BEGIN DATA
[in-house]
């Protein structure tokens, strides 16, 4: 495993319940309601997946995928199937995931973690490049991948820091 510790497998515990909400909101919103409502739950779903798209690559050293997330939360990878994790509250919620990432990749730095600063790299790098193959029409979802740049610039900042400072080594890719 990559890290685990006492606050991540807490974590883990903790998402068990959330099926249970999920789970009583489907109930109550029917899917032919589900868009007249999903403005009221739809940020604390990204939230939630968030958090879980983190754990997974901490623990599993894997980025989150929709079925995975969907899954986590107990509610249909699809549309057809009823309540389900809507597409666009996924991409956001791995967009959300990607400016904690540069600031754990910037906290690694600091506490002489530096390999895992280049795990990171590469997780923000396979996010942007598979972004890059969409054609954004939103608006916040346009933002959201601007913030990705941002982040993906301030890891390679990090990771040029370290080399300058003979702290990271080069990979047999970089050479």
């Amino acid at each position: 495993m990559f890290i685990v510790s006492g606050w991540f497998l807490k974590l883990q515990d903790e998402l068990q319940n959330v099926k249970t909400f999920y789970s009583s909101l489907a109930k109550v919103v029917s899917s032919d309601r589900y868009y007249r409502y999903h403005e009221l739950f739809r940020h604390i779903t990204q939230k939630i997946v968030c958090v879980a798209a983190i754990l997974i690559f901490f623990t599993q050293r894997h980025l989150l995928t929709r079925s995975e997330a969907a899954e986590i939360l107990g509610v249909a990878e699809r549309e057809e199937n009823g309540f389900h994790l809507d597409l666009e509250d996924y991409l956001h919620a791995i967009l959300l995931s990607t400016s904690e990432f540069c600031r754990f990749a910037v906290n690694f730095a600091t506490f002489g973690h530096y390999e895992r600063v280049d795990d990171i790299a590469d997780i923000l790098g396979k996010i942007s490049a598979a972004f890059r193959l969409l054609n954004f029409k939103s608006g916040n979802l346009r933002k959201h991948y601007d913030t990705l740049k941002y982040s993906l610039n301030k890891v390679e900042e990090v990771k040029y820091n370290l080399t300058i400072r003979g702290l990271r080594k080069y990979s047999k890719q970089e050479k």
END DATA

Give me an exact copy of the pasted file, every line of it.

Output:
[in-house]
């Protein structure tokens, strides 16, 4: 495993319940309601997946995928199937995931973690490049991948820091 510790497998515990909400909101919103409502739950779903798209690559050293997330939360990878994790509250919620990432990749730095600063790299790098193959029409979802740049610039900042400072080594890719 990559890290685990006492606050991540807490974590883990903790998402068990959330099926249970999920789970009583489907109930109550029917899917032919589900868009007249999903403005009221739809940020604390990204939230939630968030958090879980983190754990997974901490623990599993894997980025989150929709079925995975969907899954986590107990509610249909699809549309057809009823309540389900809507597409666009996924991409956001791995967009959300990607400016904690540069600031754990910037906290690694600091506490002489530096390999895992280049795990990171590469997780923000396979996010942007598979972004890059969409054609954004939103608006916040346009933002959201601007913030990705941002982040993906301030890891390679990090990771040029370290080399300058003979702290990271080069990979047999970089050479």
């Amino acid at each position: 495993m990559f890290i685990v510790s006492g606050w991540f497998l807490k974590l883990q515990d903790e998402l068990q319940n959330v099926k249970t909400f999920y789970s009583s909101l489907a109930k109550v919103v029917s899917s032919d309601r589900y868009y007249r409502y999903h403005e009221l739950f739809r940020h604390i779903t990204q939230k939630i997946v968030c958090v879980a798209a983190i754990l997974i690559f901490f623990t599993q050293r894997h980025l989150l995928t929709r079925s995975e997330a969907a899954e986590i939360l107990g509610v249909a990878e699809r549309e057809e199937n009823g309540f389900h994790l809507d597409l666009e509250d996924y991409l956001h919620a791995i967009l959300l995931s990607t400016s904690e990432f540069c600031r754990f990749a910037v906290n690694f730095a600091t506490f002489g973690h530096y390999e895992r600063v280049d795990d990171i790299a590469d997780i923000l790098g396979k996010i942007s490049a598979a972004f890059r193959l969409l054609n954004f029409k939103s608006g916040n979802l346009r933002k959201h991948y601007d913030t990705l740049k941002y982040s993906l610039n301030k890891v390679e900042e990090v990771k040029y820091n370290l080399t300058i400072r003979g702290l990271r080594k080069y990979s047999k890719q970089e050479k």